- What was the most amazing part of the meal? I can’t believe I almost left this out, but the dessert course was prepared table top by Chef Grant Achatz himself. I don’t know how we were lucky enough to get this honor (not everyone did), but it was truly amazing to watch a chef with three Michelin stars prepare your meal. I was grinning ear to ear.
- Any advice for anyone else is planning on attending? Yep, I think it is pretty simple. Go with people who enjoy food the same way you do (serious, casual, etc.), have an open mind, and finally don’t do any research on the meals! As I said above, one of the best parts of the meal is the surprise associated with each dish. There are a couple of surprises throughout the meal and I have tried avoid spoiling them here. Being lucky enough to eat here is a gift and I don’t want to ruin that for you.
*Proof of the title of the article title can be found at http://www.theworlds50best.com/awards/1-50-winners.
Erin and I were lucky enough to have a great friend who gave us a great gift. Our friend Krina had won a number of invitations to the friends and family dinner at Girl & The Goat, the newest restaurant from Top Chef Chicago winner Stephanie Izard. As this was a friends and family/pre-opening dinner, I wasn’t planning on doing much of a write-up and I am not planning on putting a review yet on Yelp. If there were any major failings (Spoiler Alert 1: there weren’t) in ambiance, service, or the food; it is the purpose of these pre-opening dinners to work out. Also, on the opposite side, for a dinner like this you are really experiencing something special that isn’t necessarily representative of how the kitchen and the staff will perform day after day.
We had known that the evening would be coming at some point in late June/early July but we weren’t sure of the exact date. Since we are homebound and not travelling as much as usual that didn’t pose too much of a problem. Our calendar was more open than usual and we only had one or two events during this time. Unfortunately, the opening of the restaurant fell on the same evening of the Bastille Day 5K which I had planned on running. Initially we were given a 6:30PM seating and the race was supposed to start at 7:30PM. After calling the restaurant and seeing about switching the date or the time we were told that they could accommodate an 8:30PM reservation which was their last seating.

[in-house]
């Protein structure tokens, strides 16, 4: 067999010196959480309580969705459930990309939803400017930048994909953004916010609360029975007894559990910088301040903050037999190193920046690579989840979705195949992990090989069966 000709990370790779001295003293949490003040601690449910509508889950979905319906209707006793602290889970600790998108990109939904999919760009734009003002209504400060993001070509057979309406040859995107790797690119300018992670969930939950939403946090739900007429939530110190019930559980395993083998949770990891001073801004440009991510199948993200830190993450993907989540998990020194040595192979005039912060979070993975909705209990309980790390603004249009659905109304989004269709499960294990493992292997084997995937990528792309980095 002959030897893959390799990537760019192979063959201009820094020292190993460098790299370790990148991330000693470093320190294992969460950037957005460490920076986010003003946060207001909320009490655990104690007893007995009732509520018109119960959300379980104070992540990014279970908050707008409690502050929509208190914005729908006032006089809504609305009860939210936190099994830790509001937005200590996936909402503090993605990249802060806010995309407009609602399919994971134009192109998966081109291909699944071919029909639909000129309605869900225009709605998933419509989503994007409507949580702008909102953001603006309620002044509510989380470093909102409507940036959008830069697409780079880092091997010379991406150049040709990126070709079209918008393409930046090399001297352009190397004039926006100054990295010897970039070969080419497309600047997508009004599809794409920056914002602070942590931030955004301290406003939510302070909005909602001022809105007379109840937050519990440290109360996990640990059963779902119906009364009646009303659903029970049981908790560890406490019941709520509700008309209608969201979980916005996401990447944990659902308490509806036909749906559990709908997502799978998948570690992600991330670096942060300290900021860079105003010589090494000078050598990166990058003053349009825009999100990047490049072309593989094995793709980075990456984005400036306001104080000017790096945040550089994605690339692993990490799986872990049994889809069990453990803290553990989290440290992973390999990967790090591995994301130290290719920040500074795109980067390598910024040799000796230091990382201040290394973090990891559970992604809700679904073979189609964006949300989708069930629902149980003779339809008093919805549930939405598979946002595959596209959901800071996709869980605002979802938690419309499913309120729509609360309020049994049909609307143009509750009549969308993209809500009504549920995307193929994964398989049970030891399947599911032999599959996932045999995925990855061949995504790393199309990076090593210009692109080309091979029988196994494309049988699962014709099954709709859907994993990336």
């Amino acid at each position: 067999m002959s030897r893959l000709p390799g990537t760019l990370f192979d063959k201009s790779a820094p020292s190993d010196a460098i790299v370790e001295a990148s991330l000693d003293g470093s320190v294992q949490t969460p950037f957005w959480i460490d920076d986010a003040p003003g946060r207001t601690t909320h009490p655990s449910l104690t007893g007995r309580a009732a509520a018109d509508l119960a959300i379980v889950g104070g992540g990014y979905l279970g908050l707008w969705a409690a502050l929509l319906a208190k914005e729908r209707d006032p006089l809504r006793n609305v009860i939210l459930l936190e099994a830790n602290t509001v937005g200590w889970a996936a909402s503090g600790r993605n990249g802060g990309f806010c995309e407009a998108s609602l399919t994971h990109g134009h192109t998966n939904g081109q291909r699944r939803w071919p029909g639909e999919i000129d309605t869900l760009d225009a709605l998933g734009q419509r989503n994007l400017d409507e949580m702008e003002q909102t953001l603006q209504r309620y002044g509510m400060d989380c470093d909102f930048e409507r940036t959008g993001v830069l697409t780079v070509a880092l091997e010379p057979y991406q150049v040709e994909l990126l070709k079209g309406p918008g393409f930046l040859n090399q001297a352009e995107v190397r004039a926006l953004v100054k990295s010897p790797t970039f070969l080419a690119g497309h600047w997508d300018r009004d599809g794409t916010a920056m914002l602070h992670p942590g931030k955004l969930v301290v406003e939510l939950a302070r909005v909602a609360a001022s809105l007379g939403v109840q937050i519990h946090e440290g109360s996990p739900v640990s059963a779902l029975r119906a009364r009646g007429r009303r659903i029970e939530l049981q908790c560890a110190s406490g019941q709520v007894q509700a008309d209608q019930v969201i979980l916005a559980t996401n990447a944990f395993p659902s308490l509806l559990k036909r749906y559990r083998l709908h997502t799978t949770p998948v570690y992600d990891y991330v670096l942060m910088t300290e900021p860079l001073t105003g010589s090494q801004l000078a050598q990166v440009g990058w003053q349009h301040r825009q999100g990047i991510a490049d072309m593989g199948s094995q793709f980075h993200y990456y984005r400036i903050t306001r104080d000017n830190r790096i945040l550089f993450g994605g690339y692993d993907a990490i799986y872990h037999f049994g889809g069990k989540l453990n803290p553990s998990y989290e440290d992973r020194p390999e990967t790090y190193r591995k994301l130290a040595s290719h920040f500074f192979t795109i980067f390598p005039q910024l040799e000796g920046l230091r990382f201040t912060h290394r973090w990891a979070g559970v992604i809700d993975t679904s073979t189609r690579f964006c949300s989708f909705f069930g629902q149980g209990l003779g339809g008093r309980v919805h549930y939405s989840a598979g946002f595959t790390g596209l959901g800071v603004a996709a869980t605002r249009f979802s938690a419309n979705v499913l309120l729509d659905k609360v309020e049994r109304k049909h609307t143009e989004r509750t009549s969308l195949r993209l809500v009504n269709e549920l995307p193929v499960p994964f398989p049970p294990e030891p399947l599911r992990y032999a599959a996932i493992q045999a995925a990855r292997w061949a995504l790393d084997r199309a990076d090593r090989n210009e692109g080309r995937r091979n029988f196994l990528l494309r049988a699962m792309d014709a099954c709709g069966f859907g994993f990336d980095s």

Knowing from the start that the evening was going to be a bit frantic added quite a bit to both of our stress in the day leading up to the race/dinner. I met my sister Judy who was also running the race at about 6:00PM so I could get a good parking spot and she could pick up her packet. We hung out and chatted for a bit knowing that I was going to be taking off immediately after the race. The race was ran in the heat/humidity/rain and Judy did great for her first 5K since my nephew was born. My result was less than stellar, but I jogged across the finish line and headed straight to the car. Luckily Erin and I are members of XSport and their North Avenue location is nearby so I dashed into XSport took a quick cold shower to cool down and changed into some business casual attire (turned out I was over dressed). Erin had worked out before and was getting some work done at the Starbucks next door so she was waiting for me as soon as I was out. We were out the door of XSport by 8:25. We got stuck in some traffic and called the restaurant at about 8:50PM to see if we could still be seated. The host was extremely helpful and assured us that it wouldn’t be a problem. We were there by about 8:55PM (85 minutes after starting my 5K) and seated almost immediately. Phew.
As noted above, I am going to hold off on doing a formal review until they are officially open (Spoiler Alert 2: we are returning) but I do want to share information for my friends who have asked and/or who may be considering going.
If you have seen the pictures online, you will see it is a large and well designed space but the first thing that hits you when you open the door is the wood smoke from the kitchen. It is a little overpowering at first but gives you a hint of what you are about to experience for the evening. We were promptly seated by the friendly front of house staff of whom there were at least five or six mulling around the front door. The tables were a nice faux butcher block that fit in well with the overall look and feel of the space. The napkins were wrapped with a cute piece of paper featuring the goat logo, it was a nice touch. The menu is tapas style and our server encouraged us to try as many dishes as possible. We had six dishes between the two of us and it was too much food for us to finish. The mind was willing, but the body was weak. Our meal was as follows with descriptions straight from the menu, which came home with us.